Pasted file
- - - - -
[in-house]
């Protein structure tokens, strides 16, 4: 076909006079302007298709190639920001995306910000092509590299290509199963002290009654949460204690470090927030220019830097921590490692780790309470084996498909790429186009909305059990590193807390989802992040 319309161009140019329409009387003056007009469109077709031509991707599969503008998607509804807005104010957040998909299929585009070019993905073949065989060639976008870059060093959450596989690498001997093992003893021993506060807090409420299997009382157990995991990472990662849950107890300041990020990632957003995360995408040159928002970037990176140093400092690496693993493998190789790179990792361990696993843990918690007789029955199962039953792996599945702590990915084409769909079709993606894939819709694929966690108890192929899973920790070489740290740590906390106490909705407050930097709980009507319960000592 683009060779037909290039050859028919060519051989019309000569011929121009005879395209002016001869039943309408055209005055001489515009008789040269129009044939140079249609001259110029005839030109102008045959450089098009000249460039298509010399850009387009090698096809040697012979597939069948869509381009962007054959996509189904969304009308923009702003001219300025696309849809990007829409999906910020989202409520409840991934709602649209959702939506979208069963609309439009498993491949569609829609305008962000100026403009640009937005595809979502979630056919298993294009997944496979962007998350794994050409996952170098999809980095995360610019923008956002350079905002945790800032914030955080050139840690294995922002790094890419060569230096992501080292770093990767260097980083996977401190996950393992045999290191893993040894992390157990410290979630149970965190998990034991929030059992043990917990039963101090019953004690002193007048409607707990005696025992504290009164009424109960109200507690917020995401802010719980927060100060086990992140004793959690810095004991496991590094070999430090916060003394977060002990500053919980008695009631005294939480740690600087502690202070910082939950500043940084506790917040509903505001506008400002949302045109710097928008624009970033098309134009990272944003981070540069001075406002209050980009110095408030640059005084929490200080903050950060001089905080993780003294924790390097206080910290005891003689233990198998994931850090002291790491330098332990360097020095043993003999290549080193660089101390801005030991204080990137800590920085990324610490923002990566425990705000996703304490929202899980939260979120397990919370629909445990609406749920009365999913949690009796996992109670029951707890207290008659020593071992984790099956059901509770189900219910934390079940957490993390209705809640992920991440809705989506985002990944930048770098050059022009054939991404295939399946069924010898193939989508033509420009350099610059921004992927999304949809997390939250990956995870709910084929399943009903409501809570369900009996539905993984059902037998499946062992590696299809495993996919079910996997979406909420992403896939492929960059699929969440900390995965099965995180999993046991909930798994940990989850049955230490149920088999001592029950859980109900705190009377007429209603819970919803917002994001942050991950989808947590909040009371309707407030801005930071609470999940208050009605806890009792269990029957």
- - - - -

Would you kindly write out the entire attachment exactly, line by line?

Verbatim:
[in-house]
């Protein structure tokens, strides 16, 4: 076909006079302007298709190639920001995306910000092509590299290509199963002290009654949460204690470090927030220019830097921590490692780790309470084996498909790429186009909305059990590193807390989802992040 319309161009140019329409009387003056007009469109077709031509991707599969503008998607509804807005104010957040998909299929585009070019993905073949065989060639976008870059060093959450596989690498001997093992003893021993506060807090409420299997009382157990995991990472990662849950107890300041990020990632957003995360995408040159928002970037990176140093400092690496693993493998190789790179990792361990696993843990918690007789029955199962039953792996599945702590990915084409769909079709993606894939819709694929966690108890192929899973920790070489740290740590906390106490909705407050930097709980009507319960000592 683009060779037909290039050859028919060519051989019309000569011929121009005879395209002016001869039943309408055209005055001489515009008789040269129009044939140079249609001259110029005839030109102008045959450089098009000249460039298509010399850009387009090698096809040697012979597939069948869509381009962007054959996509189904969304009308923009702003001219300025696309849809990007829409999906910020989202409520409840991934709602649209959702939506979208069963609309439009498993491949569609829609305008962000100026403009640009937005595809979502979630056919298993294009997944496979962007998350794994050409996952170098999809980095995360610019923008956002350079905002945790800032914030955080050139840690294995922002790094890419060569230096992501080292770093990767260097980083996977401190996950393992045999290191893993040894992390157990410290979630149970965190998990034991929030059992043990917990039963101090019953004690002193007048409607707990005696025992504290009164009424109960109200507690917020995401802010719980927060100060086990992140004793959690810095004991496991590094070999430090916060003394977060002990500053919980008695009631005294939480740690600087502690202070910082939950500043940084506790917040509903505001506008400002949302045109710097928008624009970033098309134009990272944003981070540069001075406002209050980009110095408030640059005084929490200080903050950060001089905080993780003294924790390097206080910290005891003689233990198998994931850090002291790491330098332990360097020095043993003999290549080193660089101390801005030991204080990137800590920085990324610490923002990566425990705000996703304490929202899980939260979120397990919370629909445990609406749920009365999913949690009796996992109670029951707890207290008659020593071992984790099956059901509770189900219910934390079940957490993390209705809640992920991440809705989506985002990944930048770098050059022009054939991404295939399946069924010898193939989508033509420009350099610059921004992927999304949809997390939250990956995870709910084929399943009903409501809570369900009996539905993984059902037998499946062992590696299809495993996919079910996997979406909420992403896939492929960059699929969440900390995965099965995180999993046991909930798994940990989850049955230490149920088999001592029950859980109900705190009377007429209603819970919803917002994001942050991950989808947590909040009371309707407030801005930071609470999940208050009605806890009792269990029957």